Church Cowley St. James is an Oxford primary school with nearly 500 pupils. With a mission to provide a positive learning experience for all its pupils, helping to develop their confidence and reach their full potential, that can sometimes be a challenge, given there are 45 different languages and 48 different nationalities represented in the school.
And given that approximately 30% of Church Cowley St. James children are on a Special Educational Needs register, for the school’s Head, Steve Dew, anything that can help deserves to be looked at… and if such a solution could also ease the burden on his teaching staff, all the better. As he affirms:
We want our pupils to succeed and ensure they are prepared for the next steps in their learning and development journey. We are also committed to providing a healthy, happy working environment for our teachers, and strive to help them become the best teachers they can be.”
Dew says he initially started on the path to address his issues via looking for a better way of assessing written work so as to support improvement in pupils’ writing:
I wanted the process of formative assessment for written tasks to become more meaningful for both pupils and teachers alike, and to give them a clearer understanding of what good work looks like. While each teacher would bring examples of written work, they were all from different writing tasks, so it was hard to conduct a genuine comparison. I wanted to be able to compare pupil responses to the same written tasks on a regional scale, so we could understand the standard within our own school and what aspects of writing we needed to put more emphasis on in our lessons.
I also wanted to reduce the time our teachers spent marking, so they could spend that time more strategically, planning and delivering high quality classroom learning. Traditional book marking is incredibly time consuming, and as a return on that time investment, it has very little impact in the classroom for children; traditional marking is a huge drain on time and resources: a recent YouGov survey found that over 30% of teachers spend 44 days per year marking, and spend more time on this than lesson planning, which is counterintuitive to the process of learning.
These factors led him to participate in a special tech project that ran from June 2018 to July 2019 bringing together 14 Oxfordshire primary schools to assess the written work of Year 6 (between 10 and 11-year old) pupils. Organised by a company called RM Results, this was a way to see what software called RM Compare could do to help - this being a new product offering based on input from a group of assessment scientists aided by input from education experts at Cambridge and Goldsmiths (University of London).
In the trial, teachers were shown two student responses to the same written task from across all 14 participating schools. The mission: decide which best met the needs of a simplified assessment criteria, and provide justifications for their reasoning in preference to marking each in isolation according to a complex mark scheme.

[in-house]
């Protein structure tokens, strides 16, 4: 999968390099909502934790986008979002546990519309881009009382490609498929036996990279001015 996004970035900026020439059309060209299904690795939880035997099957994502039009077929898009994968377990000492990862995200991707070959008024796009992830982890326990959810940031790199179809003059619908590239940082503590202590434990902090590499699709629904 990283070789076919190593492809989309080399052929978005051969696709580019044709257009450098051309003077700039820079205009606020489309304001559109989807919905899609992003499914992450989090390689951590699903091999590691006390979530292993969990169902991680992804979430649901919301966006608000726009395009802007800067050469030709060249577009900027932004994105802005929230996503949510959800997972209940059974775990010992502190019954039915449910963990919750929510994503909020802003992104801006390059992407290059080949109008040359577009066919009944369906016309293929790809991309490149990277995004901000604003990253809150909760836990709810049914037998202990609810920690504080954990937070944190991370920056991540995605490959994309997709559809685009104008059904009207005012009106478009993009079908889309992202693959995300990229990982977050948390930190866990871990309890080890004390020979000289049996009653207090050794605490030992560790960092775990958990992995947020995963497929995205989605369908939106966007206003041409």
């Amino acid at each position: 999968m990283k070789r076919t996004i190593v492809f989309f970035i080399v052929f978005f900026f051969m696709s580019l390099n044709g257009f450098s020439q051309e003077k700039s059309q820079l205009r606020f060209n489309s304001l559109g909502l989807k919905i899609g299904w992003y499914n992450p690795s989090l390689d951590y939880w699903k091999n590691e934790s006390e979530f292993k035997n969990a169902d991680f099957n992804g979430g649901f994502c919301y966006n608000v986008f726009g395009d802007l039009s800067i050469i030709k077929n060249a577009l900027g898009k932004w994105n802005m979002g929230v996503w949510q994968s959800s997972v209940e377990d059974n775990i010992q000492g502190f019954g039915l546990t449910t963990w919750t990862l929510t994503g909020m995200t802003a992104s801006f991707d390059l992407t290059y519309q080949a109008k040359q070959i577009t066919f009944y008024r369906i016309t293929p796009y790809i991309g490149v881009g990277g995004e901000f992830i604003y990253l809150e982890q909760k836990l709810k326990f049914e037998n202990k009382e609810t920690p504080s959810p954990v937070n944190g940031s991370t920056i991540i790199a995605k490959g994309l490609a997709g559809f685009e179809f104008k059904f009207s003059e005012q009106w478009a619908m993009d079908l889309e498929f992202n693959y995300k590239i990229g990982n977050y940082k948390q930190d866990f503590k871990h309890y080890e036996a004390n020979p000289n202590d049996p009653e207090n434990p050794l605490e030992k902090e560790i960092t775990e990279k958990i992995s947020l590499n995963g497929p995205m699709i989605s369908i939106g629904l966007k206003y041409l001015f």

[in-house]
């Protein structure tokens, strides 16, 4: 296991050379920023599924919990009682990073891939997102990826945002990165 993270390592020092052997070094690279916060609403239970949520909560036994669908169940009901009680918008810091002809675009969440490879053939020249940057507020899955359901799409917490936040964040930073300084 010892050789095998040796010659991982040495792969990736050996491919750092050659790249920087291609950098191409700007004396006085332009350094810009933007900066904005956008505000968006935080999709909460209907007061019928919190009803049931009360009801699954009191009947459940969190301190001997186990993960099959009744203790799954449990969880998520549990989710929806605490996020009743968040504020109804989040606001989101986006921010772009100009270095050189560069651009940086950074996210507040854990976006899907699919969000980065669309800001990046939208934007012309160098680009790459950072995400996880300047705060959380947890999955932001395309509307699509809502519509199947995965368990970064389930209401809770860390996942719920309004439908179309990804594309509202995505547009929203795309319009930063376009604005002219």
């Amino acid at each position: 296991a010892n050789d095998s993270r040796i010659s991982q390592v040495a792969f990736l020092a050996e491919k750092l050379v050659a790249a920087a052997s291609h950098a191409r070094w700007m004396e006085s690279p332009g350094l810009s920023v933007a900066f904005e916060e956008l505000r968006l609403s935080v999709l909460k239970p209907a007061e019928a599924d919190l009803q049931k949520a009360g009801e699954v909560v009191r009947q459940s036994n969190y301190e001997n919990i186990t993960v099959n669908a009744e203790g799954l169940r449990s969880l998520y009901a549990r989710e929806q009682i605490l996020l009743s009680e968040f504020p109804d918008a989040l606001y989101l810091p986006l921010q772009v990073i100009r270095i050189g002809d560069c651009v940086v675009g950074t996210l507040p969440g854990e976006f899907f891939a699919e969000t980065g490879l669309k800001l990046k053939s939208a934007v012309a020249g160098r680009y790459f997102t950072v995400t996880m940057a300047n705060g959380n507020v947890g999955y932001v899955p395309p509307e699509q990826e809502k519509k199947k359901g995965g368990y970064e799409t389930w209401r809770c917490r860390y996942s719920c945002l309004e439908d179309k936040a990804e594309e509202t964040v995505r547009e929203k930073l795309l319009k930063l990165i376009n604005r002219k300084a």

That’s good, says Dew, as the comparison process is inherently more natural, teachers are able to use their professional judgement easier, and the amount of time spent assessing pupil’s work goes down. The algorithm also intelligently selects and pairs pieces of work based on previous judgements, generating new pairings where the standard of work is deemed to be similar - which encourages teachers to really consider, he is convinced, which is better and why, leading to a more detailed comparison and helping to create a more precise professional consensus rank order.
Gold stars all round
So that was the idea of the trial. Did the tech deliver? For Dew, it's a tick:
We have already seen an improvement in attainment, because the technology helps to deliver a clearer understanding of what comprises good work – meaning teachers can hone in on that in the classroom. For example, attainment in written tasks has improved, as teaching has become more targeted to focus on areas that need developing. Comparing paired pieces of pupil work encourages teachers to conduct a more granular analysis of performance, and get sharper at identifying skills that generate a better result, which trickles through directly into lesson plans, helping pupils hone those skills so they can succeed.
This approach has also enabled our teachers to leave work at 4.30pm, and not take marking home with them. At our school, we think that has saved each teacher at least three hours of additional marking per week, just on written assessments - equivalent to a day and a half working time per month, or almost three weeks saved per year.
Specifically, Church Cowley St. James has decided to adopt RM Compare for written assessment across every year group in the school:
We have scrapped traditional book marking for writing tasks, which saw teachers marking papers weekly and taking books home, and instead will be using this software ten times a year.
Dew expects this software will deliver “significantly enhanced assessment capabilities”, enabling his team to connect with schools nationally and internationally to track the standard of work from his pupils:
I also think it will help us to work in a very collaborative way to raise the standards of writing across our schools, while I also think we’ll see happier and less overstretched staff – especially as we roll the technology out across all year groups, and use it for other forms of open-ended assessment.
Less time spent marking means more time to spend planning lessons. It also means we can concentrate more on the things that will have a real impact on pupils’ learning experience.
Really, the only thing that surprised me about this is why we still persist with marking and moderating writing in the old way.